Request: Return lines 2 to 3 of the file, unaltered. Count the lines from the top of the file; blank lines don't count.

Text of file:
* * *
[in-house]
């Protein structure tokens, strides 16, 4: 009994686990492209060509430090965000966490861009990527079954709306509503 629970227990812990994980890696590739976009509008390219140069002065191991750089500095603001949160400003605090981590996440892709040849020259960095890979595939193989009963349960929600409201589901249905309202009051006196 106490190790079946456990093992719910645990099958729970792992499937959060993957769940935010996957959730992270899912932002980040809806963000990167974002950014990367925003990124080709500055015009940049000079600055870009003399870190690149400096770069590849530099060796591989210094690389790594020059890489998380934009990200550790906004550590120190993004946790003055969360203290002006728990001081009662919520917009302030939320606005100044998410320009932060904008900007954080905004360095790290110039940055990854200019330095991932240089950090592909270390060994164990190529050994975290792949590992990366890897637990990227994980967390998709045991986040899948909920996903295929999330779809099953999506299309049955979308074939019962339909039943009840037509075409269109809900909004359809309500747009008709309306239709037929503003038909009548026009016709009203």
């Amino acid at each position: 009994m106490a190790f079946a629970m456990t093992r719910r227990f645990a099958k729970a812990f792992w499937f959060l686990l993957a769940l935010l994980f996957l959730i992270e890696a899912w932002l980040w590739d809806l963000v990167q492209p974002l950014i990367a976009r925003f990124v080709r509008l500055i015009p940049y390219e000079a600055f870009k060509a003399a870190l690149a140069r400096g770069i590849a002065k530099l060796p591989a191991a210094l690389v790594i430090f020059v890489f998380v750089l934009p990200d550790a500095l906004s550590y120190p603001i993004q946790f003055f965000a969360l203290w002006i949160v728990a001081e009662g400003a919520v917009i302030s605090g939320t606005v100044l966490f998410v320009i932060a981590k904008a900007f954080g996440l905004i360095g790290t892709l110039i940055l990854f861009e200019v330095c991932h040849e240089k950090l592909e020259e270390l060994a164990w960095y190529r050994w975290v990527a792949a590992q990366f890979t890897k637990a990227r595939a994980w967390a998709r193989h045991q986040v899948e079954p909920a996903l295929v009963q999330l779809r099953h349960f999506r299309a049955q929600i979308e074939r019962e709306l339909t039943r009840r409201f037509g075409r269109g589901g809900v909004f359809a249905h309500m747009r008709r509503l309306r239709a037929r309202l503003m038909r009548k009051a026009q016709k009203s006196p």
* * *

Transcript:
């Protein structure tokens, strides 16, 4: 009994686990492209060509430090965000966490861009990527079954709306509503 629970227990812990994980890696590739976009509008390219140069002065191991750089500095603001949160400003605090981590996440892709040849020259960095890979595939193989009963349960929600409201589901249905309202009051006196 106490190790079946456990093992719910645990099958729970792992499937959060993957769940935010996957959730992270899912932002980040809806963000990167974002950014990367925003990124080709500055015009940049000079600055870009003399870190690149400096770069590849530099060796591989210094690389790594020059890489998380934009990200550790906004550590120190993004946790003055969360203290002006728990001081009662919520917009302030939320606005100044998410320009932060904008900007954080905004360095790290110039940055990854200019330095991932240089950090592909270390060994164990190529050994975290792949590992990366890897637990990227994980967390998709045991986040899948909920996903295929999330779809099953999506299309049955979308074939019962339909039943009840037509075409269109809900909004359809309500747009008709309306239709037929503003038909009548026009016709009203």
């Amino acid at each position: 009994m106490a190790f079946a629970m456990t093992r719910r227990f645990a099958k729970a812990f792992w499937f959060l686990l993957a769940l935010l994980f996957l959730i992270e890696a899912w932002l980040w590739d809806l963000v990167q492209p974002l950014i990367a976009r925003f990124v080709r509008l500055i015009p940049y390219e000079a600055f870009k060509a003399a870190l690149a140069r400096g770069i590849a002065k530099l060796p591989a191991a210094l690389v790594i430090f020059v890489f998380v750089l934009p990200d550790a500095l906004s550590y120190p603001i993004q946790f003055f965000a969360l203290w002006i949160v728990a001081e009662g400003a919520v917009i302030s605090g939320t606005v100044l966490f998410v320009i932060a981590k904008a900007f954080g996440l905004i360095g790290t892709l110039i940055l990854f861009e200019v330095c991932h040849e240089k950090l592909e020259e270390l060994a164990w960095y190529r050994w975290v990527a792949a590992q990366f890979t890897k637990a990227r595939a994980w967390a998709r193989h045991q986040v899948e079954p909920a996903l295929v009963q999330l779809r099953h349960f999506r299309a049955q929600i979308e074939r019962e709306l339909t039943r009840r409201f037509g075409r269109g589901g809900v909004f359809a249905h309500m747009r008709r509503l309306r239709a037929r309202l503003m038909r009548k009051a026009q016709k009203s006196p």